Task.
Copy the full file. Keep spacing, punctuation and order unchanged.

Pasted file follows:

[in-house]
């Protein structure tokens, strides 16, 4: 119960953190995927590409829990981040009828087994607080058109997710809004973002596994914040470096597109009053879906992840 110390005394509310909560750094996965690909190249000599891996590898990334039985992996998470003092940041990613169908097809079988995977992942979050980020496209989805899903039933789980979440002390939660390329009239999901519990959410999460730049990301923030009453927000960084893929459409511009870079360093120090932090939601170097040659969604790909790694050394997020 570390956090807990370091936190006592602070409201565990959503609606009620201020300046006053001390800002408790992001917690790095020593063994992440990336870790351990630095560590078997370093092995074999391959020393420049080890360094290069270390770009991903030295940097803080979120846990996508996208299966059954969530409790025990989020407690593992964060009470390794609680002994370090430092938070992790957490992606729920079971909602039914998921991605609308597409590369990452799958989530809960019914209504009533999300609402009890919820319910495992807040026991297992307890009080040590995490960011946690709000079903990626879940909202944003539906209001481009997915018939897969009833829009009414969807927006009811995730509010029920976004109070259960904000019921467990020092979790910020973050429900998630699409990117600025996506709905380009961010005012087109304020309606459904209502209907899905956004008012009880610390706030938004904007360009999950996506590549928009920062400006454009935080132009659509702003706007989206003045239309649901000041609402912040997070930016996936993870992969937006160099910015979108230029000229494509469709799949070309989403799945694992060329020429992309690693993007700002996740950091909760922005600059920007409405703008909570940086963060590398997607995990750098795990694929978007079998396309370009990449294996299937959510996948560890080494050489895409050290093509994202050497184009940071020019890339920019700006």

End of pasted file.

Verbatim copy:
[in-house]
């Protein structure tokens, strides 16, 4: 119960953190995927590409829990981040009828087994607080058109997710809004973002596994914040470096597109009053879906992840 110390005394509310909560750094996965690909190249000599891996590898990334039985992996998470003092940041990613169908097809079988995977992942979050980020496209989805899903039933789980979440002390939660390329009239999901519990959410999460730049990301923030009453927000960084893929459409511009870079360093120090932090939601170097040659969604790909790694050394997020 570390956090807990370091936190006592602070409201565990959503609606009620201020300046006053001390800002408790992001917690790095020593063994992440990336870790351990630095560590078997370093092995074999391959020393420049080890360094290069270390770009991903030295940097803080979120846990996508996208299966059954969530409790025990989020407690593992964060009470390794609680002994370090430092938070992790957490992606729920079971909602039914998921991605609308597409590369990452799958989530809960019914209504009533999300609402009890919820319910495992807040026991297992307890009080040590995490960011946690709000079903990626879940909202944003539906209001481009997915018939897969009833829009009414969807927006009811995730509010029920976004109070259960904000019921467990020092979790910020973050429900998630699409990117600025996506709905380009961010005012087109304020309606459904209502209907899905956004008012009880610390706030938004904007360009999950996506590549928009920062400006454009935080132009659509702003706007989206003045239309649901000041609402912040997070930016996936993870992969937006160099910015979108230029000229494509469709799949070309989403799945694992060329020429992309690693993007700002996740950091909760922005600059920007409405703008909570940086963060590398997607995990750098795990694929978007079998396309370009990449294996299937959510996948560890080494050489895409050290093509994202050497184009940071020019890339920019700006």